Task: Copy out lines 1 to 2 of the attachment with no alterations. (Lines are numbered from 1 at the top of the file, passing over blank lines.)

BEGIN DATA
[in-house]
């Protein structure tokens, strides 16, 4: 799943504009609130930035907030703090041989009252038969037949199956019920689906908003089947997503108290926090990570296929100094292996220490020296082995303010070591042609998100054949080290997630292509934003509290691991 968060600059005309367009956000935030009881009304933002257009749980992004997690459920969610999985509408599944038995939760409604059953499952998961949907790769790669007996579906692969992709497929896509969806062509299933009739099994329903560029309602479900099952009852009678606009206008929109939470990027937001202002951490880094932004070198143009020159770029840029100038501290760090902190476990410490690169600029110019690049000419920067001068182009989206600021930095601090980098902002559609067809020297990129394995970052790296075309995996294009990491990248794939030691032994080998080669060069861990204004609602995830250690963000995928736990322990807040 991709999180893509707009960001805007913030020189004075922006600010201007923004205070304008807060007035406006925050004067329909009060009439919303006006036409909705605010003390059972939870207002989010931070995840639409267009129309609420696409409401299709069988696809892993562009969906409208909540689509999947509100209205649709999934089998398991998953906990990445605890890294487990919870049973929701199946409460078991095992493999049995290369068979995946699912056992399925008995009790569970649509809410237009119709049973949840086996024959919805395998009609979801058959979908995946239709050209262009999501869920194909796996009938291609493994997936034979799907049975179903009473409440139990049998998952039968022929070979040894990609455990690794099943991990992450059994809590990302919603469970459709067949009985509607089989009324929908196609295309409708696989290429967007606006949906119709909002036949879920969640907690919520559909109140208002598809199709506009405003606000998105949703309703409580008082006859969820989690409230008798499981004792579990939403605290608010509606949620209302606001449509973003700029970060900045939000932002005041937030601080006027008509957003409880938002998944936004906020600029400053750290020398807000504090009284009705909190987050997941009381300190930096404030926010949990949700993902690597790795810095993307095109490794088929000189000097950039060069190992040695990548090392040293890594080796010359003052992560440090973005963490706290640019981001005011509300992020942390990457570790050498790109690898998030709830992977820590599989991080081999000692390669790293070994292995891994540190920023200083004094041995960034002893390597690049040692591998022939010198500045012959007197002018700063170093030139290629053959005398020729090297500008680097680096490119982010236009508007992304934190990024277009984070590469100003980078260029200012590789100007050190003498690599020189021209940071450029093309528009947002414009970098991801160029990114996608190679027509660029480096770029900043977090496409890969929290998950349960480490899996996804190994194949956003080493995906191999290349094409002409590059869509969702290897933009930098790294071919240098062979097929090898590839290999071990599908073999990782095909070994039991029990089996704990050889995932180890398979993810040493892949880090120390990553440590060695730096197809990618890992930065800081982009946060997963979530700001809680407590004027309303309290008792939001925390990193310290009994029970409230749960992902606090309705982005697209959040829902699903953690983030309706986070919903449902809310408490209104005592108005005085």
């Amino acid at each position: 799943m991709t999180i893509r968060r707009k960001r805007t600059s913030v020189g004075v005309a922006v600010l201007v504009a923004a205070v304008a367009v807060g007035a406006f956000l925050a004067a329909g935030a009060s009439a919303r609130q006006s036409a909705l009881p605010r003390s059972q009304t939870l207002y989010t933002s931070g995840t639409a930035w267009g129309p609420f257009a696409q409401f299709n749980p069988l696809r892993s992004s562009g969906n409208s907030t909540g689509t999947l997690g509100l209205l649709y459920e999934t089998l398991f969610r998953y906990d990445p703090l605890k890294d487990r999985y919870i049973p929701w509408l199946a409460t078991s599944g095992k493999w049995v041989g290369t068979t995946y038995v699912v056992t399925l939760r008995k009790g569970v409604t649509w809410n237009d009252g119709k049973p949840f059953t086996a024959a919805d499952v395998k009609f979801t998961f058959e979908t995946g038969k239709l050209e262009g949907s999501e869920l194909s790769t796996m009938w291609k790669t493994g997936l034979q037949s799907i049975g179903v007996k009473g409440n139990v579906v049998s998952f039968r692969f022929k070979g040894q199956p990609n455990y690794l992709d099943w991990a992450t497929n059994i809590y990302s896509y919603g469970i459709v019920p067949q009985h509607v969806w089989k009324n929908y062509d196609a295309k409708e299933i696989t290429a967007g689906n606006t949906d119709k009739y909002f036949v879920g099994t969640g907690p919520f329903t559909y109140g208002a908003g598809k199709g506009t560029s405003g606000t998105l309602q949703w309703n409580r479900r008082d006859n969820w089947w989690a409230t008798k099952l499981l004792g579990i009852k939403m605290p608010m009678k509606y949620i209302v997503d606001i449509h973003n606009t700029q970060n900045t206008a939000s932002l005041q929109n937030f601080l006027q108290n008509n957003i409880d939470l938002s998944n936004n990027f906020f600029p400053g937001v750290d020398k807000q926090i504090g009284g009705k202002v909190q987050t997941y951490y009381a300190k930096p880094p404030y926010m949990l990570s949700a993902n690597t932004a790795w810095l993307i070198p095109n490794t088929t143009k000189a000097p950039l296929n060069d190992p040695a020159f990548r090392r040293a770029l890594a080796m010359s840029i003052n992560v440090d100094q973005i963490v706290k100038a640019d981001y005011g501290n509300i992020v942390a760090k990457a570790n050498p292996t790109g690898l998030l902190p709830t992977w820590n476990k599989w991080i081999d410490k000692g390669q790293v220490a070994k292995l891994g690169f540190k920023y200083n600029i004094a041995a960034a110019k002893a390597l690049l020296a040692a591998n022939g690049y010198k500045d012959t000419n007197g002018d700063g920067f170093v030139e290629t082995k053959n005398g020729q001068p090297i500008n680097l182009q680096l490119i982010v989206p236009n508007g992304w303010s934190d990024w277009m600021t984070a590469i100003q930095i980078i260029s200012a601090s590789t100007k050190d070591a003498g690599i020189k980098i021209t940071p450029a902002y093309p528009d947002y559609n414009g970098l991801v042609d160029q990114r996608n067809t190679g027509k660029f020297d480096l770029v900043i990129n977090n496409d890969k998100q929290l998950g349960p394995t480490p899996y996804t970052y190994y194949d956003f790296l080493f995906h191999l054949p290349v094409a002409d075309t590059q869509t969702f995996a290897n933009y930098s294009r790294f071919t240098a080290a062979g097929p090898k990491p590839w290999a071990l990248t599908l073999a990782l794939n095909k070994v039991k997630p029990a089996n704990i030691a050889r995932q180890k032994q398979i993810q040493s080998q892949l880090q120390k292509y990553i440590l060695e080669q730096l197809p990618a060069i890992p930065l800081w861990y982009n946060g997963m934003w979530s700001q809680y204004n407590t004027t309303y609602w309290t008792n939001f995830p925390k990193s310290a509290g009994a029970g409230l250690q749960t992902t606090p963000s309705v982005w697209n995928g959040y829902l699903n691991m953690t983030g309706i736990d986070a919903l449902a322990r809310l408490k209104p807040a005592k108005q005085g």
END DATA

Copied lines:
[in-house]
């Protein structure tokens, strides 16, 4: 799943504009609130930035907030703090041989009252038969037949199956019920689906908003089947997503108290926090990570296929100094292996220490020296082995303010070591042609998100054949080290997630292509934003509290691991 968060600059005309367009956000935030009881009304933002257009749980992004997690459920969610999985509408599944038995939760409604059953499952998961949907790769790669007996579906692969992709497929896509969806062509299933009739099994329903560029309602479900099952009852009678606009206008929109939470990027937001202002951490880094932004070198143009020159770029840029100038501290760090902190476990410490690169600029110019690049000419920067001068182009989206600021930095601090980098902002559609067809020297990129394995970052790296075309995996294009990491990248794939030691032994080998080669060069861990204004609602995830250690963000995928736990322990807040 991709999180893509707009960001805007913030020189004075922006600010201007923004205070304008807060007035406006925050004067329909009060009439919303006006036409909705605010003390059972939870207002989010931070995840639409267009129309609420696409409401299709069988696809892993562009969906409208909540689509999947509100209205649709999934089998398991998953906990990445605890890294487990919870049973929701199946409460078991095992493999049995290369068979995946699912056992399925008995009790569970649509809410237009119709049973949840086996024959919805395998009609979801058959979908995946239709050209262009999501869920194909796996009938291609493994997936034979799907049975179903009473409440139990049998998952039968022929070979040894990609455990690794099943991990992450059994809590990302919603469970459709067949009985509607089989009324929908196609295309409708696989290429967007606006949906119709909002036949879920969640907690919520559909109140208002598809199709506009405003606000998105949703309703409580008082006859969820989690409230008798499981004792579990939403605290608010509606949620209302606001449509973003700029970060900045939000932002005041937030601080006027008509957003409880938002998944936004906020600029400053750290020398807000504090009284009705909190987050997941009381300190930096404030926010949990949700993902690597790795810095993307095109490794088929000189000097950039060069190992040695990548090392040293890594080796010359003052992560440090973005963490706290640019981001005011509300992020942390990457570790050498790109690898998030709830992977820590599989991080081999000692390669790293070994292995891994540190920023200083004094041995960034002893390597690049040692591998022939010198500045012959007197002018700063170093030139290629053959005398020729090297500008680097680096490119982010236009508007992304934190990024277009984070590469100003980078260029200012590789100007050190003498690599020189021209940071450029093309528009947002414009970098991801160029990114996608190679027509660029480096770029900043977090496409890969929290998950349960480490899996996804190994194949956003080493995906191999290349094409002409590059869509969702290897933009930098790294071919240098062979097929090898590839290999071990599908073999990782095909070994039991029990089996704990050889995932180890398979993810040493892949880090120390990553440590060695730096197809990618890992930065800081982009946060997963979530700001809680407590004027309303309290008792939001925390990193310290009994029970409230749960992902606090309705982005697209959040829902699903953690983030309706986070919903449902809310408490209104005592108005005085």